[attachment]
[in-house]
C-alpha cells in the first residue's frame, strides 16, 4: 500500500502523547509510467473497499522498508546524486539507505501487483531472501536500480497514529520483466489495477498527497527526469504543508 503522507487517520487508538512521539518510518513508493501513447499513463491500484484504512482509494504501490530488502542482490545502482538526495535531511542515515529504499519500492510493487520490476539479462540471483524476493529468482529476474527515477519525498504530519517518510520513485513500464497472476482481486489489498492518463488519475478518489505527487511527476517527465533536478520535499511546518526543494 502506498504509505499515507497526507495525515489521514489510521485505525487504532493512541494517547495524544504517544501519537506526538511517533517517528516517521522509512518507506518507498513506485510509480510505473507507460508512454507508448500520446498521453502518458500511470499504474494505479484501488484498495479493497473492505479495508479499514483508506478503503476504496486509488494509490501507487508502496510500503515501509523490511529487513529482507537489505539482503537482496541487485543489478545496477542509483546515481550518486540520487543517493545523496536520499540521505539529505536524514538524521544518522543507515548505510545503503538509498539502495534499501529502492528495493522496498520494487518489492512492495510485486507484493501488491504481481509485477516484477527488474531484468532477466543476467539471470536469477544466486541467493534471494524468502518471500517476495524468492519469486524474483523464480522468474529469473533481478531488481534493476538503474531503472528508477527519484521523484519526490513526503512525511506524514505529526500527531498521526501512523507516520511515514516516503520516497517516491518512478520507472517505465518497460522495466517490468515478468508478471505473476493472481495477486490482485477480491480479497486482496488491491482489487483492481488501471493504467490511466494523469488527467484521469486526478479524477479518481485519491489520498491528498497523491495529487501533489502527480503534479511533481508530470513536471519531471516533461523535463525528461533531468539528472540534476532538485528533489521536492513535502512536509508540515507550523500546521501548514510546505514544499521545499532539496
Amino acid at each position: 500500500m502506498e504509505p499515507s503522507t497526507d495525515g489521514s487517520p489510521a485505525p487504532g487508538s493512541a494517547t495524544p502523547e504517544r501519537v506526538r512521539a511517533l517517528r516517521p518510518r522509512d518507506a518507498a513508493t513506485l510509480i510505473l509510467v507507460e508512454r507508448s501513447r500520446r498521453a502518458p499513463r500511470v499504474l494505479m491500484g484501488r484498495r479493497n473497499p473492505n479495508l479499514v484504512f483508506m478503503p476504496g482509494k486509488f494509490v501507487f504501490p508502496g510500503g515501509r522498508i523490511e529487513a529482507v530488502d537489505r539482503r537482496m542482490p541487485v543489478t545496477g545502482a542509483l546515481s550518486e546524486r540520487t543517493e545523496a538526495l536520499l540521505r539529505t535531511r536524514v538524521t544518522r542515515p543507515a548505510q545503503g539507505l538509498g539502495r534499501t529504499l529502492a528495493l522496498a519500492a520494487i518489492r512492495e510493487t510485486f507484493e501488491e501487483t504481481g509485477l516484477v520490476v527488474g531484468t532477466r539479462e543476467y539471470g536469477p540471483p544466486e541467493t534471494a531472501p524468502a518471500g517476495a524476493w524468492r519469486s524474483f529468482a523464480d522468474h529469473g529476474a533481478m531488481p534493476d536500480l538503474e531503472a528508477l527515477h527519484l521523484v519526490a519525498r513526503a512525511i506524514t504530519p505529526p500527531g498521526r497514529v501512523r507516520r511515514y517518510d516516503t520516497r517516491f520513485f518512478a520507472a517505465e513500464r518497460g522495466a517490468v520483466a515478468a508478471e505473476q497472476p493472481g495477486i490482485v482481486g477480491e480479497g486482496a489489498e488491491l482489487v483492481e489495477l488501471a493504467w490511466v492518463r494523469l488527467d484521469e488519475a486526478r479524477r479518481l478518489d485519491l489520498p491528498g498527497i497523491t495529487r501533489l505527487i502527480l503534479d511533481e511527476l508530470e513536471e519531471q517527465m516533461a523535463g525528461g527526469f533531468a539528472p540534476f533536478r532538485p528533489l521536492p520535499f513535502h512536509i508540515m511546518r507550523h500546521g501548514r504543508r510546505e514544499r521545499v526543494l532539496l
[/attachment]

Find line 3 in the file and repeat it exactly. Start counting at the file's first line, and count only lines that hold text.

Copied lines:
Amino acid at each position: 500500500m502506498e504509505p499515507s503522507t497526507d495525515g489521514s487517520p489510521a485505525p487504532g487508538s493512541a494517547t495524544p502523547e504517544r501519537v506526538r512521539a511517533l517517528r516517521p518510518r522509512d518507506a518507498a513508493t513506485l510509480i510505473l509510467v507507460e508512454r507508448s501513447r500520446r498521453a502518458p499513463r500511470v499504474l494505479m491500484g484501488r484498495r479493497n473497499p473492505n479495508l479499514v484504512f483508506m478503503p476504496g482509494k486509488f494509490v501507487f504501490p508502496g510500503g515501509r522498508i523490511e529487513a529482507v530488502d537489505r539482503r537482496m542482490p541487485v543489478t545496477g545502482a542509483l546515481s550518486e546524486r540520487t543517493e545523496a538526495l536520499l540521505r539529505t535531511r536524514v538524521t544518522r542515515p543507515a548505510q545503503g539507505l538509498g539502495r534499501t529504499l529502492a528495493l522496498a519500492a520494487i518489492r512492495e510493487t510485486f507484493e501488491e501487483t504481481g509485477l516484477v520490476v527488474g531484468t532477466r539479462e543476467y539471470g536469477p540471483p544466486e541467493t534471494a531472501p524468502a518471500g517476495a524476493w524468492r519469486s524474483f529468482a523464480d522468474h529469473g529476474a533481478m531488481p534493476d536500480l538503474e531503472a528508477l527515477h527519484l521523484v519526490a519525498r513526503a512525511i506524514t504530519p505529526p500527531g498521526r497514529v501512523r507516520r511515514y517518510d516516503t520516497r517516491f520513485f518512478a520507472a517505465e513500464r518497460g522495466a517490468v520483466a515478468a508478471e505473476q497472476p493472481g495477486i490482485v482481486g477480491e480479497g486482496a489489498e488491491l482489487v483492481e489495477l488501471a493504467w490511466v492518463r494523469l488527467d484521469e488519475a486526478r479524477r479518481l478518489d485519491l489520498p491528498g498527497i497523491t495529487r501533489l505527487i502527480l503534479d511533481e511527476l508530470e513536471e519531471q517527465m516533461a523535463g525528461g527526469f533531468a539528472p540534476f533536478r532538485p528533489l521536492p520535499f513535502h512536509i508540515m511546518r507550523h500546521g501548514r504543508r510546505e514544499r521545499v526543494l532539496l